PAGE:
feminist artist jessica yatrofsky wrote her first poetry book in 72 hours
The artist's new work 'Pink Privacy' is a revelatory approach to the form.
Multidisciplinary artist Jessica Yatrofsky first became known in and around the art world and feminist circles for her compelling photography books, I Heart Boy (2010) and I Heart Girl (2015) . In each series, she depicts intimate moments with her subjects, often at home, nude and drenched in soft pastel light. In addition to her monographs, Yatrofsky has also worked in film, collaborating with models like Shaun Ross and creating a campaign for Jean-Paul Gaultier. Now the 36-year-old, Brooklyn-based artist is adding one more medium to her artistic practice: poetry. Last month, Yatrofksy released Pink Privacy, a 173-page book of short, and not-so-sweet, poems.
“I have a lot of projects and I don’t sit on things for a long time,” the artist says. “I like to get them out and that’s definitely the style of Pink Privacy. It’s quick, it’s dirty, it’s deliverable.”
Yatrofsky wrote all of the poems during a hectic 72-hour period—in the shower, on her phone, on napkins. Her words are honest, oftentimes angry (“Phoney-baloney, fuck my face / Slicing ’n dicing your limbs in my / head) and explicit (“A Tinder fuck, no lucky / Break, bruises are okay”). Within recent years, Yatrofsky learned to value herself and became aware of the reluctant attention she gave to men—a realisation that enraged her. As she says, “ Pink Privacy brings you into that rage, sadness, and the confusing longing to still have it.”
This weekend, she and the collective NY Fem Factory will present a pop-up performance and installation, extending the themes of Pink Privacy, during Satellite Art Show in Miami. Below you can exclusively watch the video Yatrofsky and virtual reality artist Lauren Moffatt made for “The Cunt Keeper.”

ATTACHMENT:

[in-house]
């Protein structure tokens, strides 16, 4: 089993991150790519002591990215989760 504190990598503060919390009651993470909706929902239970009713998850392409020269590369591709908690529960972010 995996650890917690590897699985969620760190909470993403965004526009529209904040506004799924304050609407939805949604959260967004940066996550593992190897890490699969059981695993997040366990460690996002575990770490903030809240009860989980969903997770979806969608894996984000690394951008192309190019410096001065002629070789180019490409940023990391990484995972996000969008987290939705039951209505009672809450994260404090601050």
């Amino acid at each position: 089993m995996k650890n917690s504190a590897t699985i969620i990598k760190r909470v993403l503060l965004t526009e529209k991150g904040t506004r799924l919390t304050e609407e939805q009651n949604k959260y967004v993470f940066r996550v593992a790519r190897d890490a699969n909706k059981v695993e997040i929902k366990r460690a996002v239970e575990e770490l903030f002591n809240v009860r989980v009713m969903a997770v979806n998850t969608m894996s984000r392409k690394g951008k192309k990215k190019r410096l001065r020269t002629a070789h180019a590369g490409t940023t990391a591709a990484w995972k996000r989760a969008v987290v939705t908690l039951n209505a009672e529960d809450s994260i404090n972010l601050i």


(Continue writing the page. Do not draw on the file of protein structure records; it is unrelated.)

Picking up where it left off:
I love that you can open Pink Privacy and read any poem, or read it page-by-page and become fully immersed in your world.
That was a consideration when I was laying the book out. It dawned on me that this body of work is not about a sequence. The only consideration went toward the first poem, the last poem and a few pairs, like two that have cunt in the title. I’m very OCD and type-A, so I printed out every poem on a little card and laid them out alphabetically, but then selected them at random. If I had tried to think of some scientific way to put it together, I would’ve driven myself crazy.
Were your other projects more scientific in the way they were laid out?
No, but with writing I thought there was a secret in terms of how you would sequence something for the tone. But all of the poems fit together—some are hard and some are soft. That juxtaposition is going to happen naturally throughout the book. Other projects that I’ve laid out are images, so I’m looking at aesthetic choices and that has its own language.
How do you see writing fitting into your aesthetic practice, and vice versa?